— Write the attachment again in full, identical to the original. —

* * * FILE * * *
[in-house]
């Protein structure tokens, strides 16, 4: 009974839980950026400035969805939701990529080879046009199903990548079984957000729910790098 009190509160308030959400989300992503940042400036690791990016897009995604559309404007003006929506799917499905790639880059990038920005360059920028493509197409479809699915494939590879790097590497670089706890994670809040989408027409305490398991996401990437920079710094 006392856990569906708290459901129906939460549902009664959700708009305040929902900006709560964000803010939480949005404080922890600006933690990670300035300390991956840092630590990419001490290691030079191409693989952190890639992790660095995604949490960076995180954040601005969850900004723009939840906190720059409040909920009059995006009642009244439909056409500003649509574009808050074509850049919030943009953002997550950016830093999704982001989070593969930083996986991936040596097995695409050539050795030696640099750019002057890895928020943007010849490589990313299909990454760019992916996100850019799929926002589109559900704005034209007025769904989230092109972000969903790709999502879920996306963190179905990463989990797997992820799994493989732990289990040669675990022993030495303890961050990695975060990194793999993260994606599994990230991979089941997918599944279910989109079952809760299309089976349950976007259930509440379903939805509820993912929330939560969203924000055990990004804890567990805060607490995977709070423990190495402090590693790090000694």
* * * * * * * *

[in-house]
């Protein structure tokens, strides 16, 4: 009974839980950026400035969805939701990529080879046009199903990548079984957000729910790098 009190509160308030959400989300992503940042400036690791990016897009995604559309404007003006929506799917499905790639880059990038920005360059920028493509197409479809699915494939590879790097590497670089706890994670809040989408027409305490398991996401990437920079710094 006392856990569906708290459901129906939460549902009664959700708009305040929902900006709560964000803010939480949005404080922890600006933690990670300035300390991956840092630590990419001490290691030079191409693989952190890639992790660095995604949490960076995180954040601005969850900004723009939840906190720059409040909920009059995006009642009244439909056409500003649509574009808050074509850049919030943009953002997550950016830093999704982001989070593969930083996986991936040596097995695409050539050795030696640099750019002057890895928020943007010849490589990313299909990454760019992916996100850019799929926002589109559900704005034209007025769904989230092109972000969903790709999502879920996306963190179905990463989990797997992820799994493989732990289990040669675990022993030495303890961050990695975060990194793999993260994606599994990230991979089941997918599944279910989109079952809760299309089976349950976007259930509440379903939805509820993912929330939560969203924000055990990004804890567990805060607490995977709070423990190495402090590693790090000694």